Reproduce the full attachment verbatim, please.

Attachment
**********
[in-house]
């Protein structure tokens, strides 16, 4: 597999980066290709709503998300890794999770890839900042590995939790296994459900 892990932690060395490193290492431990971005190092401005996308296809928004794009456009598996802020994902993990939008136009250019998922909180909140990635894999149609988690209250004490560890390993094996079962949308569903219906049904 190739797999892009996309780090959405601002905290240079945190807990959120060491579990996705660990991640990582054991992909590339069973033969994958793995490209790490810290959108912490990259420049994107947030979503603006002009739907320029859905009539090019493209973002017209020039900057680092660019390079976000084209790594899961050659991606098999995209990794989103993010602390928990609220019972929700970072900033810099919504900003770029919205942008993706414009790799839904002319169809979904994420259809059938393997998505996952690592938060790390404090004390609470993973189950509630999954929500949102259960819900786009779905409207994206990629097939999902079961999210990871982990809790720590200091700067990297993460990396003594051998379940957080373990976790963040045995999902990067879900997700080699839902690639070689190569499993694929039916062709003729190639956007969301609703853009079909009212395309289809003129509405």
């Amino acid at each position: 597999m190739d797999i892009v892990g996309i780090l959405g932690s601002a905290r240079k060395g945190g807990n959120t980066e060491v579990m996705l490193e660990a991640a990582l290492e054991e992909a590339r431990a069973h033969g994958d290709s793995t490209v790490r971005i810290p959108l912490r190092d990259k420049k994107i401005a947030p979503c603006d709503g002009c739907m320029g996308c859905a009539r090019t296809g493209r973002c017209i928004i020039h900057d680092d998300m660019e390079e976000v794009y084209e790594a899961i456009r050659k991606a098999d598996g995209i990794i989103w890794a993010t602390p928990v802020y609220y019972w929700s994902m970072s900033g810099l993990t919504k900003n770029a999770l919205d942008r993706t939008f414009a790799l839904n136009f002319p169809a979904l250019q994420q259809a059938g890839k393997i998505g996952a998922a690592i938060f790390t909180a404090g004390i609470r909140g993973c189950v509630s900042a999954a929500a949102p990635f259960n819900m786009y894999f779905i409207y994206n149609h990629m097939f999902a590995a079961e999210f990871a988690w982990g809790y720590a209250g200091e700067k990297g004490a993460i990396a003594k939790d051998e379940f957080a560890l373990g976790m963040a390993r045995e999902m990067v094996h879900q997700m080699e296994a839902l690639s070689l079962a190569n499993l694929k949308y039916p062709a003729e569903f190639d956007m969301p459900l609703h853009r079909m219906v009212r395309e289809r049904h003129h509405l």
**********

[in-house]
């Protein structure tokens, strides 16, 4: 597999980066290709709503998300890794999770890839900042590995939790296994459900 892990932690060395490193290492431990971005190092401005996308296809928004794009456009598996802020994902993990939008136009250019998922909180909140990635894999149609988690209250004490560890390993094996079962949308569903219906049904 190739797999892009996309780090959405601002905290240079945190807990959120060491579990996705660990991640990582054991992909590339069973033969994958793995490209790490810290959108912490990259420049994107947030979503603006002009739907320029859905009539090019493209973002017209020039900057680092660019390079976000084209790594899961050659991606098999995209990794989103993010602390928990609220019972929700970072900033810099919504900003770029919205942008993706414009790799839904002319169809979904994420259809059938393997998505996952690592938060790390404090004390609470993973189950509630999954929500949102259960819900786009779905409207994206990629097939999902079961999210990871982990809790720590200091700067990297993460990396003594051998379940957080373990976790963040045995999902990067879900997700080699839902690639070689190569499993694929039916062709003729190639956007969301609703853009079909009212395309289809003129509405």
């Amino acid at each position: 597999m190739d797999i892009v892990g996309i780090l959405g932690s601002a905290r240079k060395g945190g807990n959120t980066e060491v579990m996705l490193e660990a991640a990582l290492e054991e992909a590339r431990a069973h033969g994958d290709s793995t490209v790490r971005i810290p959108l912490r190092d990259k420049k994107i401005a947030p979503c603006d709503g002009c739907m320029g996308c859905a009539r090019t296809g493209r973002c017209i928004i020039h900057d680092d998300m660019e390079e976000v794009y084209e790594a899961i456009r050659k991606a098999d598996g995209i990794i989103w890794a993010t602390p928990v802020y609220y019972w929700s994902m970072s900033g810099l993990t919504k900003n770029a999770l919205d942008r993706t939008f414009a790799l839904n136009f002319p169809a979904l250019q994420q259809a059938g890839k393997i998505g996952a998922a690592i938060f790390t909180a404090g004390i609470r909140g993973c189950v509630s900042a999954a929500a949102p990635f259960n819900m786009y894999f779905i409207y994206n149609h990629m097939f999902a590995a079961e999210f990871a988690w982990g809790y720590a209250g200091e700067k990297g004490a993460i990396a003594k939790d051998e379940f957080a560890l373990g976790m963040a390993r045995e999902m990067v094996h879900q997700m080699e296994a839902l690639s070689l079962a190569n499993l694929k949308y039916p062709a003729e569903f190639d956007m969301p459900l609703h853009r079909m219906v009212r395309e289809r049904h003129h509405l």